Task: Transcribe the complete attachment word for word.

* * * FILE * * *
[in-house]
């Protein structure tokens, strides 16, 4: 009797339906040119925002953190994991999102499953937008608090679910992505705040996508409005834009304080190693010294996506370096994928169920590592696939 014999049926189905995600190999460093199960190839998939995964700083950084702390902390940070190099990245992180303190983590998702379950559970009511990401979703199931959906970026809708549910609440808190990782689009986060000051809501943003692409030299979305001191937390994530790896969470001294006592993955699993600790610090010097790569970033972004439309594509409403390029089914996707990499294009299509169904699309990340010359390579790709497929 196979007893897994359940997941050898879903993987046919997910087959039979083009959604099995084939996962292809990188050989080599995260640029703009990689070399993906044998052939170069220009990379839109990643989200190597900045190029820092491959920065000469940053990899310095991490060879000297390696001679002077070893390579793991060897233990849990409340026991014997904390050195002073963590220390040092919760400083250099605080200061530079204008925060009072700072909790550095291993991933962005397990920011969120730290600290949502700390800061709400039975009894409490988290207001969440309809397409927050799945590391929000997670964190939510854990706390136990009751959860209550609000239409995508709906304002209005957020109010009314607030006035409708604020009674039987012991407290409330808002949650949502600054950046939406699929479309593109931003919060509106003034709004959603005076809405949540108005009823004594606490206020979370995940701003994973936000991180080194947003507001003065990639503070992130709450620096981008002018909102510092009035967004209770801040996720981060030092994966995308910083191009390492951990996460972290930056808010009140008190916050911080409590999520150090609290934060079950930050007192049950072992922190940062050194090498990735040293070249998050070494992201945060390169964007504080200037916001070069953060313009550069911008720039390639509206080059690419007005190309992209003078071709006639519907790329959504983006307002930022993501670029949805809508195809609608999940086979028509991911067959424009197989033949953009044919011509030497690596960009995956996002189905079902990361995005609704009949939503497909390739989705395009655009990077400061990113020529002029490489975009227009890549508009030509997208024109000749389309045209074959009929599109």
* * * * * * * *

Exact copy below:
[in-house]
């Protein structure tokens, strides 16, 4: 009797339906040119925002953190994991999102499953937008608090679910992505705040996508409005834009304080190693010294996506370096994928169920590592696939 014999049926189905995600190999460093199960190839998939995964700083950084702390902390940070190099990245992180303190983590998702379950559970009511990401979703199931959906970026809708549910609440808190990782689009986060000051809501943003692409030299979305001191937390994530790896969470001294006592993955699993600790610090010097790569970033972004439309594509409403390029089914996707990499294009299509169904699309990340010359390579790709497929 196979007893897994359940997941050898879903993987046919997910087959039979083009959604099995084939996962292809990188050989080599995260640029703009990689070399993906044998052939170069220009990379839109990643989200190597900045190029820092491959920065000469940053990899310095991490060879000297390696001679002077070893390579793991060897233990849990409340026991014997904390050195002073963590220390040092919760400083250099605080200061530079204008925060009072700072909790550095291993991933962005397990920011969120730290600290949502700390800061709400039975009894409490988290207001969440309809397409927050799945590391929000997670964190939510854990706390136990009751959860209550609000239409995508709906304002209005957020109010009314607030006035409708604020009674039987012991407290409330808002949650949502600054950046939406699929479309593109931003919060509106003034709004959603005076809405949540108005009823004594606490206020979370995940701003994973936000991180080194947003507001003065990639503070992130709450620096981008002018909102510092009035967004209770801040996720981060030092994966995308910083191009390492951990996460972290930056808010009140008190916050911080409590999520150090609290934060079950930050007192049950072992922190940062050194090498990735040293070249998050070494992201945060390169964007504080200037916001070069953060313009550069911008720039390639509206080059690419007005190309992209003078071709006639519907790329959504983006307002930022993501670029949805809508195809609608999940086979028509991911067959424009197989033949953009044919011509030497690596960009995956996002189905079902990361995005609704009949939503497909390739989705395009655009990077400061990113020529002029490489975009227009890549508009030509997208024109000749389309045209074959009929599109």